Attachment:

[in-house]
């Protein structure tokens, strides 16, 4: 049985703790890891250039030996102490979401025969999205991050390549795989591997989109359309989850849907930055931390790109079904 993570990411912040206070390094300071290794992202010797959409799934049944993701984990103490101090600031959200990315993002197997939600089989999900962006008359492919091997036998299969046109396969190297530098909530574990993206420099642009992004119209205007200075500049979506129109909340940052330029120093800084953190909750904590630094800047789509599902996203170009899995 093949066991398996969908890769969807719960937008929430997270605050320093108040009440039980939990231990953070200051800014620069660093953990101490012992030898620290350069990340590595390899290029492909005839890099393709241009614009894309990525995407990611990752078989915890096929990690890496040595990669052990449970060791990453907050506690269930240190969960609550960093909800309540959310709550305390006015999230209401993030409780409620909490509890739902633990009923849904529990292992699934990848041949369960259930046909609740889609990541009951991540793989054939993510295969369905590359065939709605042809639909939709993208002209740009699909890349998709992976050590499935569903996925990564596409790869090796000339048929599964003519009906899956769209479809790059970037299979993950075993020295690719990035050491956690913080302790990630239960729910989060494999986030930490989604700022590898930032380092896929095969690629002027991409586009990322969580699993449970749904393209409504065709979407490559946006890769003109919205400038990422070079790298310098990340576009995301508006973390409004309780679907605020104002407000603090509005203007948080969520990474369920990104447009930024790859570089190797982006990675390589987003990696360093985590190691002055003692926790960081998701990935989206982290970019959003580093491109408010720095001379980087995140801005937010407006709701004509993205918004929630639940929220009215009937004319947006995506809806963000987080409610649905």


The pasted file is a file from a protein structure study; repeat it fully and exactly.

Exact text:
[in-house]
């Protein structure tokens, strides 16, 4: 049985703790890891250039030996102490979401025969999205991050390549795989591997989109359309989850849907930055931390790109079904 993570990411912040206070390094300071290794992202010797959409799934049944993701984990103490101090600031959200990315993002197997939600089989999900962006008359492919091997036998299969046109396969190297530098909530574990993206420099642009992004119209205007200075500049979506129109909340940052330029120093800084953190909750904590630094800047789509599902996203170009899995 093949066991398996969908890769969807719960937008929430997270605050320093108040009440039980939990231990953070200051800014620069660093953990101490012992030898620290350069990340590595390899290029492909005839890099393709241009614009894309990525995407990611990752078989915890096929990690890496040595990669052990449970060791990453907050506690269930240190969960609550960093909800309540959310709550305390006015999230209401993030409780409620909490509890739902633990009923849904529990292992699934990848041949369960259930046909609740889609990541009951991540793989054939993510295969369905590359065939709605042809639909939709993208002209740009699909890349998709992976050590499935569903996925990564596409790869090796000339048929599964003519009906899956769209479809790059970037299979993950075993020295690719990035050491956690913080302790990630239960729910989060494999986030930490989604700022590898930032380092896929095969690629002027991409586009990322969580699993449970749904393209409504065709979407490559946006890769003109919205400038990422070079790298310098990340576009995301508006973390409004309780679907605020104002407000603090509005203007948080969520990474369920990104447009930024790859570089190797982006990675390589987003990696360093985590190691002055003692926790960081998701990935989206982290970019959003580093491109408010720095001379980087995140801005937010407006709701004509993205918004929630639940929220009215009937004319947006995506809806963000987080409610649905």